The best way out
I’ve had a paperweight on my desk for about the last 30 years. It contains a quote, I believe, from Robert Frost, “The best way out is always through”. The idea of having a paperweight in this day and age may seem somewhat superfluous, but the wisdom is something that endures beyond its physical home.
When things change, when we are under pressure, anxious, when we struggle to understand which way is up and which is down, we can understandably lose momentum. Many of us in organisations undergoing physical or economic turmoil will be tempted to think, “what’s the point?”. At the same time there are students all over the country who have had their lives thrown up in the air and been served a mixed diet of uncertainty and confusion.
In these circumstances, in these moments. It is tempting to stop. Inaction, unless a conscious and considered choice, is rarely the answer. It seldom makes us feel better nor does it help others around us. Our psyche, our health and wellbeing requires us to feel that we are progressing, even when it feels almost impossible to do so.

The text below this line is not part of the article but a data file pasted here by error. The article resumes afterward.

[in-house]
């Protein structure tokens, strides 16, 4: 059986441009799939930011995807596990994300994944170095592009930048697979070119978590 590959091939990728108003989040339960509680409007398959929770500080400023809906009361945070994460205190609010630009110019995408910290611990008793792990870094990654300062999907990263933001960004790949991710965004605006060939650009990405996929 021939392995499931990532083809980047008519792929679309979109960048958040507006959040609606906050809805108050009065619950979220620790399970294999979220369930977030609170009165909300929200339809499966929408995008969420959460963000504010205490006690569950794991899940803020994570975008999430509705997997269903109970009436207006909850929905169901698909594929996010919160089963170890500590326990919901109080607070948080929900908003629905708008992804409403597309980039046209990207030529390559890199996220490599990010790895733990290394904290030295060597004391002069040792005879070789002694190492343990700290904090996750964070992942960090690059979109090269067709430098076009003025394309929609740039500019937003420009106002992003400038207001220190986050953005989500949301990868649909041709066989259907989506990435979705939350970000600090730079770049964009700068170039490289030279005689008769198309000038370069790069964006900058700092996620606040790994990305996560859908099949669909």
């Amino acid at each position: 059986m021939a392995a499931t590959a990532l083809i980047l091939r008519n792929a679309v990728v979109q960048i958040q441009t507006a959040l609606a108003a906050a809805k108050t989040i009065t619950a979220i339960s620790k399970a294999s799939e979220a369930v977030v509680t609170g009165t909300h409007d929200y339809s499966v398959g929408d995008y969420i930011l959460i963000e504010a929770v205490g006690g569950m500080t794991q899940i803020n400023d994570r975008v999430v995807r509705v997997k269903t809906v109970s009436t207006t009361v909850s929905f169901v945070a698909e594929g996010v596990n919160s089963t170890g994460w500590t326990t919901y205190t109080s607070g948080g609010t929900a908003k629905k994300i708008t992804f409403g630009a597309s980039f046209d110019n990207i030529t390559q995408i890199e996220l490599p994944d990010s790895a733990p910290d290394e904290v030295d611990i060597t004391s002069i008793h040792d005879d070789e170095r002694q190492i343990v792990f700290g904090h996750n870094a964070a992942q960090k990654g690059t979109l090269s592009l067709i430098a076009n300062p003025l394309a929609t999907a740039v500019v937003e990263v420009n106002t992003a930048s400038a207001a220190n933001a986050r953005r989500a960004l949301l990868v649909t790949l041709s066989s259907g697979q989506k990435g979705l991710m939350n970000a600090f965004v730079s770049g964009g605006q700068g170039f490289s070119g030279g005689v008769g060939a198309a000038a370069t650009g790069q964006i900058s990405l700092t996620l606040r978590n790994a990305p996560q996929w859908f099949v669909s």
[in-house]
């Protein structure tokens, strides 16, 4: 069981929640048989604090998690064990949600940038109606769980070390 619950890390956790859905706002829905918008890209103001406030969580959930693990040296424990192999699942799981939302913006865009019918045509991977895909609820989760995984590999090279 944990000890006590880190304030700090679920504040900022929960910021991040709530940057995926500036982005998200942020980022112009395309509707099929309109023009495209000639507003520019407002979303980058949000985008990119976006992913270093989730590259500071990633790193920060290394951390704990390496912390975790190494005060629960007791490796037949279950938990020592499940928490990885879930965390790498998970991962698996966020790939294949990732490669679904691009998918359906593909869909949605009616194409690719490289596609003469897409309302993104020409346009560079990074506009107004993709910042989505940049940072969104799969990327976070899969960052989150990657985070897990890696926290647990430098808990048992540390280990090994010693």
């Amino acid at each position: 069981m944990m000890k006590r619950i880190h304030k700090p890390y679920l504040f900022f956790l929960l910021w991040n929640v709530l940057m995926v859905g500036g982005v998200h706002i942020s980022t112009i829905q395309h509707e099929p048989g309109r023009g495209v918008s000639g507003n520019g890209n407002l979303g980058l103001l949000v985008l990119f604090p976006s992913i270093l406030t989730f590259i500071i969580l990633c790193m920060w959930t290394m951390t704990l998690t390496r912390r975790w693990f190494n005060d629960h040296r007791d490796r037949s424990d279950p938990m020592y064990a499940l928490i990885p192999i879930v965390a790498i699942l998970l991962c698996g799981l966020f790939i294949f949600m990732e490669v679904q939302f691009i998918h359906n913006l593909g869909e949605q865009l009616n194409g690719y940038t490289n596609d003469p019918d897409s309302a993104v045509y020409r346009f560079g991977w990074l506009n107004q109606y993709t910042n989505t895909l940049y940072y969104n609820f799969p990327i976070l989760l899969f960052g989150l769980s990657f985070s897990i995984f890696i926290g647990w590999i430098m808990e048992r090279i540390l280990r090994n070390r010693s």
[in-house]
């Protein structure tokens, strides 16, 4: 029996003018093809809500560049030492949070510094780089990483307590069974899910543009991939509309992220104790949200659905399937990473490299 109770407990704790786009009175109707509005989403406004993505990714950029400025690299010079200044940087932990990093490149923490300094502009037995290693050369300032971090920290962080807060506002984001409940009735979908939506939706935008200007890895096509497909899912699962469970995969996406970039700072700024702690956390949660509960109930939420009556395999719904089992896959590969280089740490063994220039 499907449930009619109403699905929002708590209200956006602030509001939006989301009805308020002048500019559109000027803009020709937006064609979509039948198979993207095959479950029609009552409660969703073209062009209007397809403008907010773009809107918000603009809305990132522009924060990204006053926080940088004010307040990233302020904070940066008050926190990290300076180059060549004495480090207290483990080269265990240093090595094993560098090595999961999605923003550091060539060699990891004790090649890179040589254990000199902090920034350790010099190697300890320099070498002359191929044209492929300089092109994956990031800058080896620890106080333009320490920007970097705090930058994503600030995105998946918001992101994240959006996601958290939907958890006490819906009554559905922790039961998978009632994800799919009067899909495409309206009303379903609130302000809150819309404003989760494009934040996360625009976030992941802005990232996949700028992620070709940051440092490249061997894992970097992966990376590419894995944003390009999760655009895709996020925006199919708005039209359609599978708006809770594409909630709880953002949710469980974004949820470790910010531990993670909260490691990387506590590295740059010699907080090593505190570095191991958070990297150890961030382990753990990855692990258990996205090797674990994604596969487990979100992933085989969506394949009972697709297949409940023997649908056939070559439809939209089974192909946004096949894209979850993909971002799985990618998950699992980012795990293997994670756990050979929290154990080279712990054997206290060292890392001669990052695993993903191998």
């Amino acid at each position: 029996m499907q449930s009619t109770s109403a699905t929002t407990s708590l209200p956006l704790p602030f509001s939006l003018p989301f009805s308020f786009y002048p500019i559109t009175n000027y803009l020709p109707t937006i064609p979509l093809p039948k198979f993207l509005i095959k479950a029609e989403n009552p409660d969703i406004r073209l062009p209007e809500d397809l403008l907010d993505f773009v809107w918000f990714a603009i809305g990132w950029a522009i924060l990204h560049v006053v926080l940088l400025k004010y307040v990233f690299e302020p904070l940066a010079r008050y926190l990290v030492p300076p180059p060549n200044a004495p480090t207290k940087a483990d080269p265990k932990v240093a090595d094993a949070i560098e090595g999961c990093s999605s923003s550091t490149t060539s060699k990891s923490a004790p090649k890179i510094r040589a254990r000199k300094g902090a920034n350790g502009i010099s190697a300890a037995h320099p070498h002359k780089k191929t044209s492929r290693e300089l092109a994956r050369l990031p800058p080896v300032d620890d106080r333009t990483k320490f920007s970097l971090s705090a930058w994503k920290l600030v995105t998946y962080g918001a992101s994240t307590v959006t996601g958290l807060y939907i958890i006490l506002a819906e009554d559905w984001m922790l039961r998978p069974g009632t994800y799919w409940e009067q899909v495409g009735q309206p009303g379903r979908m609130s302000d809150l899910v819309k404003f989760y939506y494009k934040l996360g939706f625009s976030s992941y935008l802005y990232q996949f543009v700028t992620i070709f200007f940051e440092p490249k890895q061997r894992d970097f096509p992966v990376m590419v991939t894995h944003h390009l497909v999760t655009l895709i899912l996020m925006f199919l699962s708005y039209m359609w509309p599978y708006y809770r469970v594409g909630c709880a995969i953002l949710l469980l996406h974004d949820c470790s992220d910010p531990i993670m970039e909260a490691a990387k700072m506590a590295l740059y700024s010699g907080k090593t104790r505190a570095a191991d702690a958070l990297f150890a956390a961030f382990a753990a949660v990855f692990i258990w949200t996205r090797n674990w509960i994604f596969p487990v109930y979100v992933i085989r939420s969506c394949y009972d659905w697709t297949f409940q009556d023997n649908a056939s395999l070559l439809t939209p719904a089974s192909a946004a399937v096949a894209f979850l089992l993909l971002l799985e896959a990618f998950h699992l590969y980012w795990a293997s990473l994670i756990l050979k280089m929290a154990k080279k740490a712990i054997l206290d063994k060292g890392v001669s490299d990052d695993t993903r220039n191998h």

The best way out, is alway through. It starts with small steps, slow, steady steps. Placing one foot in front of the other and starting to move. We cannot predict the future, we cannot control the uncontrollables, that was the case six months ago, a year ago, five years ago. It is the same today.
Whatever challenge you’re facing into, whatever uncertainty has been thrown in your way. There is only one direction that you can travel. Forward. And I promise that when you do, it will see you out and through.